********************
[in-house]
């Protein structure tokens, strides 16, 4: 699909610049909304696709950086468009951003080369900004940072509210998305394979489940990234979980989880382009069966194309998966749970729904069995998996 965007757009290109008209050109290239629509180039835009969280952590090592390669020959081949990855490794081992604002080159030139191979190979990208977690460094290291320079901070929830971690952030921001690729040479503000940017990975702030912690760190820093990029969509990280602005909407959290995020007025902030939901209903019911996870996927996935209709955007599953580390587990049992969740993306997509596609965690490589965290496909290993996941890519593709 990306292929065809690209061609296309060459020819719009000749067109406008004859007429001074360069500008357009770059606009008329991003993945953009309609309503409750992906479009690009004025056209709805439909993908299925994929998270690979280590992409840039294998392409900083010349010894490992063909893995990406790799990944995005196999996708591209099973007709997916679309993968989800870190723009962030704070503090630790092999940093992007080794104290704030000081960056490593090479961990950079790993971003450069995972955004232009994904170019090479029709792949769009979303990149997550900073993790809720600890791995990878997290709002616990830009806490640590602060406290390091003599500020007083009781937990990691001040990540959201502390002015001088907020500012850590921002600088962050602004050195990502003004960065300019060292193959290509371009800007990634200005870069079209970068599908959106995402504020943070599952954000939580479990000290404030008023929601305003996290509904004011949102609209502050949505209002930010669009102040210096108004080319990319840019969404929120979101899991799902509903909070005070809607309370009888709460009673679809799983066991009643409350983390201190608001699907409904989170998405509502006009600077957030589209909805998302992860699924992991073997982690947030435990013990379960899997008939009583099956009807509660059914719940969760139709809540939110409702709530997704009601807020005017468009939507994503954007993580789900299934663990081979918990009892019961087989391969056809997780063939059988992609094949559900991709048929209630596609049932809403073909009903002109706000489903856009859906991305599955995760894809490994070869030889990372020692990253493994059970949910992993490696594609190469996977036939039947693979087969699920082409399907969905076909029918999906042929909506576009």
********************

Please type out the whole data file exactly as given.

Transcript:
[in-house]
């Protein structure tokens, strides 16, 4: 699909610049909304696709950086468009951003080369900004940072509210998305394979489940990234979980989880382009069966194309998966749970729904069995998996 965007757009290109008209050109290239629509180039835009969280952590090592390669020959081949990855490794081992604002080159030139191979190979990208977690460094290291320079901070929830971690952030921001690729040479503000940017990975702030912690760190820093990029969509990280602005909407959290995020007025902030939901209903019911996870996927996935209709955007599953580390587990049992969740993306997509596609965690490589965290496909290993996941890519593709 990306292929065809690209061609296309060459020819719009000749067109406008004859007429001074360069500008357009770059606009008329991003993945953009309609309503409750992906479009690009004025056209709805439909993908299925994929998270690979280590992409840039294998392409900083010349010894490992063909893995990406790799990944995005196999996708591209099973007709997916679309993968989800870190723009962030704070503090630790092999940093992007080794104290704030000081960056490593090479961990950079790993971003450069995972955004232009994904170019090479029709792949769009979303990149997550900073993790809720600890791995990878997290709002616990830009806490640590602060406290390091003599500020007083009781937990990691001040990540959201502390002015001088907020500012850590921002600088962050602004050195990502003004960065300019060292193959290509371009800007990634200005870069079209970068599908959106995402504020943070599952954000939580479990000290404030008023929601305003996290509904004011949102609209502050949505209002930010669009102040210096108004080319990319840019969404929120979101899991799902509903909070005070809607309370009888709460009673679809799983066991009643409350983390201190608001699907409904989170998405509502006009600077957030589209909805998302992860699924992991073997982690947030435990013990379960899997008939009583099956009807509660059914719940969760139709809540939110409702709530997704009601807020005017468009939507994503954007993580789900299934663990081979918990009892019961087989391969056809997780063939059988992609094949559900991709048929209630596609049932809403073909009903002109706000489903856009859906991305599955995760894809490994070869030889990372020692990253493994059970949910992993490696594609190469996977036939039947693979087969699920082409399907969905076909029918999906042929909506576009």